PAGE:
Dec 7, 2015 | By Benedict

3D printing in space: it’s happening, and we’re over the moon about it. The International Space Station (ISS) sent its latest cargo package yesterday, December 6, via an Orbital ATK Cygnus spacecraft. Aboard that vessel and amongst its precious cargo was the very first European 3D printer designed for use in space, designed by Italian engineering firm Altran Italia, and on which we reported back in November 2014. The 3D printer was part of a large cargo package which also included 2,200 pounds of hardware for the station, such as spare parts and oxygen tanks, 1,800 pounds of research materials, and 2,600 pounds of crew supplies.


The successful launch was a huge relief to all involved, as the last resupply mission organized by Orbital, one of two aerospace companies contracted to send cargo to the ISS, resulted in the rocket exploding seconds after takeoff. This misfortune seemed to have triggered an alarming trend, after the other contracted party, SpaceX, had a disaster of its own in June of this year. After launching seven successful resupply missions between May 2012 and April 2015, the company’s most recent Dragon spacecraft blew up mid-flight.

The Orbital ATK Cygnus spacecraft responsible for delivering the special Italian 3D printer to the ISS is composed of two main components: the Service Module and the Pressurized Cargo Module (PCM), which was developed by Thales Alenia Space, who also helped to develop the unique 3D printer. The craft was launched using an Atlas V 401 rocket, provided by United Launch Alliance.

"This flight, with the first utilization of the enhanced version of the Cygnus PCM, is very significant for Thales Alenia Space. It confirms the value of our leading-edge space technologies," said Donato Amoroso, CEO of Thales Alenia Space Italia. "It reflects both Thales Alenia Space's world-renowned expertise in our contribution to the International Space Station, and the innovation that is at the heart of our strategy. We plan to continue the development of the Cygnus PCM also in view of future applications, such as the logistics support for solar system exploration."

The 'Portable on Board Printer 3D' (POP3D) was primarily built by Altran Italia, with the help of with Thales Alenia Space and the Italian Institute of Technology. “With Portable on Board Printer 3D, Altran Italia demonstrates its ability to innovate in cutting edge fields and to build with its partners and customers new business models and opportunities for technological development for the benefit of industrial research”, said Costantino Volpe, Portable on Board Printer 3D project manager at Altran Italia.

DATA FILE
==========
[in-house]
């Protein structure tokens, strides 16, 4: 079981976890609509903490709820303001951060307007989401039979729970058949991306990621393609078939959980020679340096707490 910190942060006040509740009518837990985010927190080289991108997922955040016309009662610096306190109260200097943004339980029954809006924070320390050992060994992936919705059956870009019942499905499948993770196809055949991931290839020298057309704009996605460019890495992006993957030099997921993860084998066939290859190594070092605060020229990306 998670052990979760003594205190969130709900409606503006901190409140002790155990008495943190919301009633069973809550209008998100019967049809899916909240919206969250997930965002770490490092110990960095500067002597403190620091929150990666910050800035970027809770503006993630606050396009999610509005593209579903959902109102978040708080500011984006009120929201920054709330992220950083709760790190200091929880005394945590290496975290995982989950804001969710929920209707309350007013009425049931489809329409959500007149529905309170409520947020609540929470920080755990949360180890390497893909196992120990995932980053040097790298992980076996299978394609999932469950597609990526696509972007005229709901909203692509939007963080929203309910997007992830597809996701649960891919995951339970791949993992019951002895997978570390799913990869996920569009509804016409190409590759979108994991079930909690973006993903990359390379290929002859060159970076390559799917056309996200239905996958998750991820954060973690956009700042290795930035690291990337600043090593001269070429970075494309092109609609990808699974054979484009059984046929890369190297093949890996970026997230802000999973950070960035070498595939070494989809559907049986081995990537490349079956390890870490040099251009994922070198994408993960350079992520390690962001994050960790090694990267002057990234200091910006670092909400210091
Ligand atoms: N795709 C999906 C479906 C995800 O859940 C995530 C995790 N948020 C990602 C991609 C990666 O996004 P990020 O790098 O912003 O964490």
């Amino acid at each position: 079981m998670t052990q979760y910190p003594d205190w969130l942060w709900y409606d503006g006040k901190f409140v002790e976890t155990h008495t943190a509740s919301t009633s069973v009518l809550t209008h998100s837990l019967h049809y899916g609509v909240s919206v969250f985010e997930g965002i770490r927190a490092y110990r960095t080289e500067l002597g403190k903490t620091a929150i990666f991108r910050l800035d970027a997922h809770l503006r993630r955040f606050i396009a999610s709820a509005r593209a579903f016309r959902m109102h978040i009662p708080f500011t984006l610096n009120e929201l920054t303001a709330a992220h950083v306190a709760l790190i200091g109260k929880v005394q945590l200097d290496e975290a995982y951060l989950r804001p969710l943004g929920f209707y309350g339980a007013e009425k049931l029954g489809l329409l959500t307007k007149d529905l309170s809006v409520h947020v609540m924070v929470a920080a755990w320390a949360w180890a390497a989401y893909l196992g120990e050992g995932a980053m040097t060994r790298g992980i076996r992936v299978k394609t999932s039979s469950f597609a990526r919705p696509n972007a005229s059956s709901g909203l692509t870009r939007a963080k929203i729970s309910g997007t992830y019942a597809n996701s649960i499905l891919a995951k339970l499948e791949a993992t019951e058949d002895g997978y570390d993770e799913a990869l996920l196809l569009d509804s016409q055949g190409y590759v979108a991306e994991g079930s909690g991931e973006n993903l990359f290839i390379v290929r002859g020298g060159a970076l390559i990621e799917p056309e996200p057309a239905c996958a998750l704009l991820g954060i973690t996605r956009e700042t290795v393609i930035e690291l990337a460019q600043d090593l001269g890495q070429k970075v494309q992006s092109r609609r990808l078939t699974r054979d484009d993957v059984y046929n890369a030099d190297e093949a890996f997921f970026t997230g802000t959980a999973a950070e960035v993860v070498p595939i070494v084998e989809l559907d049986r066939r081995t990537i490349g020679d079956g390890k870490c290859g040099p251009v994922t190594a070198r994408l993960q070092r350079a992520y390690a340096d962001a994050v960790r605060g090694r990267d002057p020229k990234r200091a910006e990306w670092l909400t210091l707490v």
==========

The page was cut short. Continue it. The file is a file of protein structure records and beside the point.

The first European 3D printer in space should prove an invaluable tool for producing small replacement parts at short notice, but the Italian Space Agency (ASI) also sees the technology as an important stepping stone towards the broader goal of enabling humans to live comfortably in space. “In the frame of the mission of the Italian Space Agency to promote the Italian excellence in scientific and technological research in space, we are proud to attend the launch operation of Portable on Board Printer 3D on International Space Station,” said Gabriele Mascetti of ASI. “We have known for more than 50 years that man can survive in space, but one of the biggest challenges that the space agencies of all countries of the world are facing is how humans can live in space. 3D printing is one of the key technologies that will drive this process.”

Elisa Ambrosio, researcher at the Italian Institute of Technology, concurred with Mascetti’s sentiments, adding: “The Italian Institute of Technology is active in the development of frontier research which has a big impact on the industrial network, with achievable application for all people. 3D printing completely represents this focus.”

The spacecraft and its history-making 3D printer is expected to dock with the ISS on December 9.



Posted in 3D Printer



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